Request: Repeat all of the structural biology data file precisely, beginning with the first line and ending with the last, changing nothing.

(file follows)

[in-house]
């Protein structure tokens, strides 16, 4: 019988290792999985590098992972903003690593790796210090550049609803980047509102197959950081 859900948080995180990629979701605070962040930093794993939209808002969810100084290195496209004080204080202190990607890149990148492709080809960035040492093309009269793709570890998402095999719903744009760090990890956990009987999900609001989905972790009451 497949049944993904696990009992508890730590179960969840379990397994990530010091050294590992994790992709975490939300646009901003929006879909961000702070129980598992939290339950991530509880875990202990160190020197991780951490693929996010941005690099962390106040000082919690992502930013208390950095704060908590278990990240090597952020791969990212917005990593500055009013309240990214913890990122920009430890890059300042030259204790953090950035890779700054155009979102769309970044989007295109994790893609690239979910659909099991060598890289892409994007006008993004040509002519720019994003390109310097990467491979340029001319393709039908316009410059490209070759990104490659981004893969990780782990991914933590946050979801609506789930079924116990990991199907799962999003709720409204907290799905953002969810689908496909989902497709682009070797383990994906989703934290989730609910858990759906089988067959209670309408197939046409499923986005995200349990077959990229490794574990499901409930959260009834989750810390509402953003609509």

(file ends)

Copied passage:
[in-house]
């Protein structure tokens, strides 16, 4: 019988290792999985590098992972903003690593790796210090550049609803980047509102197959950081 859900948080995180990629979701605070962040930093794993939209808002969810100084290195496209004080204080202190990607890149990148492709080809960035040492093309009269793709570890998402095999719903744009760090990890956990009987999900609001989905972790009451 497949049944993904696990009992508890730590179960969840379990397994990530010091050294590992994790992709975490939300646009901003929006879909961000702070129980598992939290339950991530509880875990202990160190020197991780951490693929996010941005690099962390106040000082919690992502930013208390950095704060908590278990990240090597952020791969990212917005990593500055009013309240990214913890990122920009430890890059300042030259204790953090950035890779700054155009979102769309970044989007295109994790893609690239979910659909099991060598890289892409994007006008993004040509002519720019994003390109310097990467491979340029001319393709039908316009410059490209070759990104490659981004893969990780782990991914933590946050979801609506789930079924116990990991199907799962999003709720409204907290799905953002969810689908496909989902497709682009070797383990994906989703934290989730609910858990759906089988067959209670309408197939046409499923986005995200349990077959990229490794574990499901409930959260009834989750810390509402953003609509």